“Mr. Bennett could not recall whether he called out her name. Although Mr. Bennett threw a horseshoe life ring overboard, he did not deploy flares to illuminate the area to look for his wife or to signal his position, nor did he turn the catamaran around to look for her,” according to the plea agreement Bennett signed. “Additionally, Mr. Bennett did not search for her with the catamaran or the dinghy that was attached.”

But he did spend maybe 45 minutes loading up a life raft with food, water, safety devices, a satellite phone – and about $40,000 worth of stolen silver and gold coins.

Several of the Delray Beach woman’s family members were in federal court in Miami on Monday to see Bennett admit guilt to a crime. Some of them cried and murmured when they saw him enter the courtroom.

Bennett, dressed in beige jail scrubs over a brown T-shirt, was shackled and handcuffed to a chain around his waist in court. He appeared to be avoiding making eye contact with his in-laws.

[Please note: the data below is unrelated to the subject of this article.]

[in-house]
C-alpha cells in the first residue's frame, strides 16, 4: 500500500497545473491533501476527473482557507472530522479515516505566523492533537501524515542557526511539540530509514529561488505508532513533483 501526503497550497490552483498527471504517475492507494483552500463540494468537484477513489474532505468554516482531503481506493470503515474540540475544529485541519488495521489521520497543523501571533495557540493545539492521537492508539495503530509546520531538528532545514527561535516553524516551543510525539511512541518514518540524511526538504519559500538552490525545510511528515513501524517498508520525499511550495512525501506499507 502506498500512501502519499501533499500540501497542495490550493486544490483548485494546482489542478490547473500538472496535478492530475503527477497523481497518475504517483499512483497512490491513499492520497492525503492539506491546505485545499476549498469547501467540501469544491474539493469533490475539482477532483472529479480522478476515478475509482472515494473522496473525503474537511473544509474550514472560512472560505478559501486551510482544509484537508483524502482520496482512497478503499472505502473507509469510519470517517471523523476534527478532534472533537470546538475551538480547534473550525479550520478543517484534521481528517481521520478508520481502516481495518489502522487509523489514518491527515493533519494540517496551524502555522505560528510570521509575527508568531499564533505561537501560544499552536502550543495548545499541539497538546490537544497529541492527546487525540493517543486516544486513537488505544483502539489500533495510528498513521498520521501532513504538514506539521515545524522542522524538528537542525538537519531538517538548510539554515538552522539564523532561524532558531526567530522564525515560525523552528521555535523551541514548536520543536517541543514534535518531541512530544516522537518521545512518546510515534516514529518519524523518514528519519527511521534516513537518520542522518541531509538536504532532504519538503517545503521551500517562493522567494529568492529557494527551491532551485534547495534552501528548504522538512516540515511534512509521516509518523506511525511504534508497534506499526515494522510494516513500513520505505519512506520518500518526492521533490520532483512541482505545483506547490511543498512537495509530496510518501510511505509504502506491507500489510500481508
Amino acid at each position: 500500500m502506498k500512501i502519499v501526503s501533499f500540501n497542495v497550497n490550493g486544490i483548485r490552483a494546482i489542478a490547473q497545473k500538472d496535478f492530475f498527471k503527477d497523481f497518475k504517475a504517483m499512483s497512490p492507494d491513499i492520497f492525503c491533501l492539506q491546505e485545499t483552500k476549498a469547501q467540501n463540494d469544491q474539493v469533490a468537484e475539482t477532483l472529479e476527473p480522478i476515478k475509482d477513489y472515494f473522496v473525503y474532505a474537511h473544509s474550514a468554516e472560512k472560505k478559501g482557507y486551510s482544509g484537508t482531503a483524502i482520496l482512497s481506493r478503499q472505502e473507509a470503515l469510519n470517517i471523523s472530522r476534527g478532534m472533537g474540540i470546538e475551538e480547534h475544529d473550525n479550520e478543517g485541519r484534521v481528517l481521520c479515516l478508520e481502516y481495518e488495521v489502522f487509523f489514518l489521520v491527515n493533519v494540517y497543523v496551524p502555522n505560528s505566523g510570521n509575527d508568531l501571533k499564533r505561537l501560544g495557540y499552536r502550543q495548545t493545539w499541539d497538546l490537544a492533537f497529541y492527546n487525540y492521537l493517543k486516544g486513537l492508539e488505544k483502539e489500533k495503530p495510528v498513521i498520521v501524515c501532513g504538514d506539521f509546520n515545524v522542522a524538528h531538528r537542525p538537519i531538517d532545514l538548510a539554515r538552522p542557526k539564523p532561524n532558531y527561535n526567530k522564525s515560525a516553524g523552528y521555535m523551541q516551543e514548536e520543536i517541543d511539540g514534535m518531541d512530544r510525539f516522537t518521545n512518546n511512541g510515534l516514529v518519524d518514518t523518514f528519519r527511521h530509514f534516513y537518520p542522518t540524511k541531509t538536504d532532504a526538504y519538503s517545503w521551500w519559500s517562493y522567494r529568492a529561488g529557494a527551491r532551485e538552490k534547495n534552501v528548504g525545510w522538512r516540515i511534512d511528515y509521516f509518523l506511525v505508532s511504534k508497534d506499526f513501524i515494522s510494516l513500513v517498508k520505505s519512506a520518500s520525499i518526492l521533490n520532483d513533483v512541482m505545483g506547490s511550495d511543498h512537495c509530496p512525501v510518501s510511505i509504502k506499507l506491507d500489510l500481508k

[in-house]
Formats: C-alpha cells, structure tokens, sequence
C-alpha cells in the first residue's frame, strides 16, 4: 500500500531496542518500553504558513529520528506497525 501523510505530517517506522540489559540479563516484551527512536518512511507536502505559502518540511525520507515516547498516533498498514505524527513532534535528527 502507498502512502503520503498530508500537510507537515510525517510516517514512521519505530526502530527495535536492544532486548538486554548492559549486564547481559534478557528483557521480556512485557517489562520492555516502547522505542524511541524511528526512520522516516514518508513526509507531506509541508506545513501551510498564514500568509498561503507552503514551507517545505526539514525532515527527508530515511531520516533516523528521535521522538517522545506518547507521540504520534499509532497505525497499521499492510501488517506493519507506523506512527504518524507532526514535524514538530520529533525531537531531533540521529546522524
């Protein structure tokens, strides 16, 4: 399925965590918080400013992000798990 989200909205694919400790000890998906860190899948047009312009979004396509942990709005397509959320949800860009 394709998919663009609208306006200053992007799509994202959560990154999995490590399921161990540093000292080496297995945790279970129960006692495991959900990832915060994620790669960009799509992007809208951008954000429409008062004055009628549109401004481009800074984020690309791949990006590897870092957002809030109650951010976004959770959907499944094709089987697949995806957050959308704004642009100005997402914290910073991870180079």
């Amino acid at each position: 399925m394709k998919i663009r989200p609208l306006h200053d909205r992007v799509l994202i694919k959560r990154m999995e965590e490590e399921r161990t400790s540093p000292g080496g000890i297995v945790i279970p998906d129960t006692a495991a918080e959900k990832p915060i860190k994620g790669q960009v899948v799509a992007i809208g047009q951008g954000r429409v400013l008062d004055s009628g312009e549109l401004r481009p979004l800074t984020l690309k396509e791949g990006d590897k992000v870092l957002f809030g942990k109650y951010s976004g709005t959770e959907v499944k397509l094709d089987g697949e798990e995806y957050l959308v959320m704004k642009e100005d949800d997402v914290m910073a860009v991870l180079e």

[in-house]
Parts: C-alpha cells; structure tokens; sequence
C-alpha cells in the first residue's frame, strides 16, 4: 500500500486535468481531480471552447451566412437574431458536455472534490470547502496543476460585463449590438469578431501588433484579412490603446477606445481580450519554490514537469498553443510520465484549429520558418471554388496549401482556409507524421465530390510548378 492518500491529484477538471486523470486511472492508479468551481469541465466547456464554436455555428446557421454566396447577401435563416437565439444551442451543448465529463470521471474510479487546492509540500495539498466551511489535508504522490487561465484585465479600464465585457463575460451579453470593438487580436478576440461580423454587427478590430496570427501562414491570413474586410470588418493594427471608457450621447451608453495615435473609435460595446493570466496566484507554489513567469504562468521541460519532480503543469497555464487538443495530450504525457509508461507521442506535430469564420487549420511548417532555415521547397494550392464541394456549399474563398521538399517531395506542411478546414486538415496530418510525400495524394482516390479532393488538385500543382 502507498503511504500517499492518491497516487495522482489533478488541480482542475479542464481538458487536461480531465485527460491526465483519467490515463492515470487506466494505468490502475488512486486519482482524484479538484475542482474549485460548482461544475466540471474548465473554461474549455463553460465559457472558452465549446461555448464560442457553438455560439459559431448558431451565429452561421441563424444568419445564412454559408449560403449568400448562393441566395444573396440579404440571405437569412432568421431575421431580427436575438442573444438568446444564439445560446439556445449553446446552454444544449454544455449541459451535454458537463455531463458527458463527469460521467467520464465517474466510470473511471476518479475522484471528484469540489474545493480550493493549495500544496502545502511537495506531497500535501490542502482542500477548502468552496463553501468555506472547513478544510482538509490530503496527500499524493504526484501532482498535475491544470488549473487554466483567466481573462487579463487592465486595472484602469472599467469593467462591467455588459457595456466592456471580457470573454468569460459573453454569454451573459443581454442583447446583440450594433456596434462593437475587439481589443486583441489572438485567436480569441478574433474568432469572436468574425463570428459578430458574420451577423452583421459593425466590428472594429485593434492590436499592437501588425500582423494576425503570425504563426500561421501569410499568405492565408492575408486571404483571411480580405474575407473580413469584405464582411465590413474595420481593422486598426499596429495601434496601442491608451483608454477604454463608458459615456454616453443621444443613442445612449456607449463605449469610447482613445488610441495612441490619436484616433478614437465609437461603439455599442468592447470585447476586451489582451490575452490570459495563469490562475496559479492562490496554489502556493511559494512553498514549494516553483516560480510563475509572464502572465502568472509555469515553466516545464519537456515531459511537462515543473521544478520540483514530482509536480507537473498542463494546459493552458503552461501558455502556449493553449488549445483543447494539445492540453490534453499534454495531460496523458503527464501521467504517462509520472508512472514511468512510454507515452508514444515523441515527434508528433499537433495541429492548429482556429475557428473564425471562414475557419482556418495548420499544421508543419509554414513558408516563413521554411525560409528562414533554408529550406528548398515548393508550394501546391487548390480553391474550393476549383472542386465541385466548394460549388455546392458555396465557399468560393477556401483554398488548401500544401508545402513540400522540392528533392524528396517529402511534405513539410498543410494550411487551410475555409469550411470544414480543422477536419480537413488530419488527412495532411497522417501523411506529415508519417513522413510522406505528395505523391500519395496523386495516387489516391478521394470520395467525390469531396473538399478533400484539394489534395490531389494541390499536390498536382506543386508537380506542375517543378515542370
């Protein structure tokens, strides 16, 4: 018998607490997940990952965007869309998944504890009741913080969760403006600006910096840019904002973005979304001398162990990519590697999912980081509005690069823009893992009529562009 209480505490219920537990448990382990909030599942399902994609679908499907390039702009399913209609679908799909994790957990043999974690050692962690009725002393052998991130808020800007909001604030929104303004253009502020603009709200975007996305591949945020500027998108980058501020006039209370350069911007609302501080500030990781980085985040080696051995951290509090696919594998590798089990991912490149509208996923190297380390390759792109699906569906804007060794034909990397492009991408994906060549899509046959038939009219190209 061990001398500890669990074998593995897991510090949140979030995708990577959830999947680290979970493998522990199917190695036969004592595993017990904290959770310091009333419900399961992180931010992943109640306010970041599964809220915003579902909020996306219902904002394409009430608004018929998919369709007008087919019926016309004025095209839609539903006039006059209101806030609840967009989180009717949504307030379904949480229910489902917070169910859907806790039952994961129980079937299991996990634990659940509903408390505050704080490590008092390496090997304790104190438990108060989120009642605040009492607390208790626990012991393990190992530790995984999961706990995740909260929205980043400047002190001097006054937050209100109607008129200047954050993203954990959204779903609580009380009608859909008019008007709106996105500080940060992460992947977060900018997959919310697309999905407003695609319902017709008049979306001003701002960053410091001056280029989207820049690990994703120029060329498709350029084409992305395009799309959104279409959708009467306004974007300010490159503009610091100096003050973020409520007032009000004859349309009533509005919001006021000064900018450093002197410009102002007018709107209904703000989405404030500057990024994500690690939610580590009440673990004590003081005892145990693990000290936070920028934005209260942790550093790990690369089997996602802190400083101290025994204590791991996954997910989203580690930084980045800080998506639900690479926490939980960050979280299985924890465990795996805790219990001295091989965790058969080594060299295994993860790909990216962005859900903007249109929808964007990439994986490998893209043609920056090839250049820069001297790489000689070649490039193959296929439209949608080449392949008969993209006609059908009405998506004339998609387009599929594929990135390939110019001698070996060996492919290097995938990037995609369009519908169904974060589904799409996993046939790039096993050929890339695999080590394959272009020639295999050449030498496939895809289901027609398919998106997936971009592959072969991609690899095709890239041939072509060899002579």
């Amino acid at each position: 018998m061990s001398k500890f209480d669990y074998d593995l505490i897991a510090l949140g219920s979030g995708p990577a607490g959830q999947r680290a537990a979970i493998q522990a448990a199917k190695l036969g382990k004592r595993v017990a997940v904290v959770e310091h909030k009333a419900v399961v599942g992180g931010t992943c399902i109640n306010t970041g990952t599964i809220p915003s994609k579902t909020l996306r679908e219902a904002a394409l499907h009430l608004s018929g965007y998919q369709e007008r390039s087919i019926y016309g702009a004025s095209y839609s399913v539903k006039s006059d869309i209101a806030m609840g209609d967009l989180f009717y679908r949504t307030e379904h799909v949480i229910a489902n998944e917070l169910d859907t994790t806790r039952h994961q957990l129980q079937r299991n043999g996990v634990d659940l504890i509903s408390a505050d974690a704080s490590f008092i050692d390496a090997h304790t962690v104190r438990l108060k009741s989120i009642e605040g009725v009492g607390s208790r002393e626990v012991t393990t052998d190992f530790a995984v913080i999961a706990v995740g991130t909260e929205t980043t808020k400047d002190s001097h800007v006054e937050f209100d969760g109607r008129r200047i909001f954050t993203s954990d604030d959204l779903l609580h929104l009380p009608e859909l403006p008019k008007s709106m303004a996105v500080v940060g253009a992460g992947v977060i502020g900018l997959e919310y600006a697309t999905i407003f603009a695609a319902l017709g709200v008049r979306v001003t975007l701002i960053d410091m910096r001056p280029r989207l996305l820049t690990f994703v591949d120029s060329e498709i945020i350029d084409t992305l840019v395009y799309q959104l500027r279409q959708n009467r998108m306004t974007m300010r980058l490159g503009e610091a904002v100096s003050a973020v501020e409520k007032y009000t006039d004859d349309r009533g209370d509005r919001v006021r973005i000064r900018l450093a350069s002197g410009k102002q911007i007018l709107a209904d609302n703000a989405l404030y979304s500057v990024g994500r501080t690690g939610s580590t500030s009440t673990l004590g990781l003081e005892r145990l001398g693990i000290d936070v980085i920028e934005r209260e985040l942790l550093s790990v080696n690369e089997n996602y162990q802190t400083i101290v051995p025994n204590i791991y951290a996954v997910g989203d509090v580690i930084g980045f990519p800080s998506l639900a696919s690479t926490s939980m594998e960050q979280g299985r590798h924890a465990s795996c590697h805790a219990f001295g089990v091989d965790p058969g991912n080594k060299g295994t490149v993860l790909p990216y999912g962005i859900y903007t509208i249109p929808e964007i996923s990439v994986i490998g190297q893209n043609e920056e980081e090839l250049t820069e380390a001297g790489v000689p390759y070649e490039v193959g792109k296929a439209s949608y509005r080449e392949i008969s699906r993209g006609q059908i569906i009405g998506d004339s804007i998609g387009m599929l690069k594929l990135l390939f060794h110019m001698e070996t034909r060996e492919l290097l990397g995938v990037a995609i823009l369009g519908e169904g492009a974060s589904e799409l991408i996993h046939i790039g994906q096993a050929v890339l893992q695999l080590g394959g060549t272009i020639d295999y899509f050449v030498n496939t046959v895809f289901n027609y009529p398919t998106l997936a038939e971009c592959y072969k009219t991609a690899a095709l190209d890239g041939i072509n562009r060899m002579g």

“Guilty, Your Honor,” Bennett said, speaking with an English accent, when the judge asked him how he wanted to plead to the reduced charge of involuntary manslaughter.

“Yes, I understand,” he said several times in response to the judge’s questions.

The couple, who had an infant daughter, had been married for only a few months but their relationship was troubled, according to court records.

Hellmann’s parents, her sisters, brothers-in-law and other relatives left the hearing without commenting to reporters.

Their attorney, Mitchell Kitroser, said the family is frustrated that Bennett has never fully explained precisely what happened to Hellmann, and that he may never have to do so.

But the attorney said prosecutors consulted with the family before the plea agreement was made and that they were willing to accept it. Bennett was originally charged with second-degree murder, which carries a maximum punishment of life in prison.

“As a plea agreement, it’s a compromise,” Kitroser said. “It’s not everything everyone wanted.”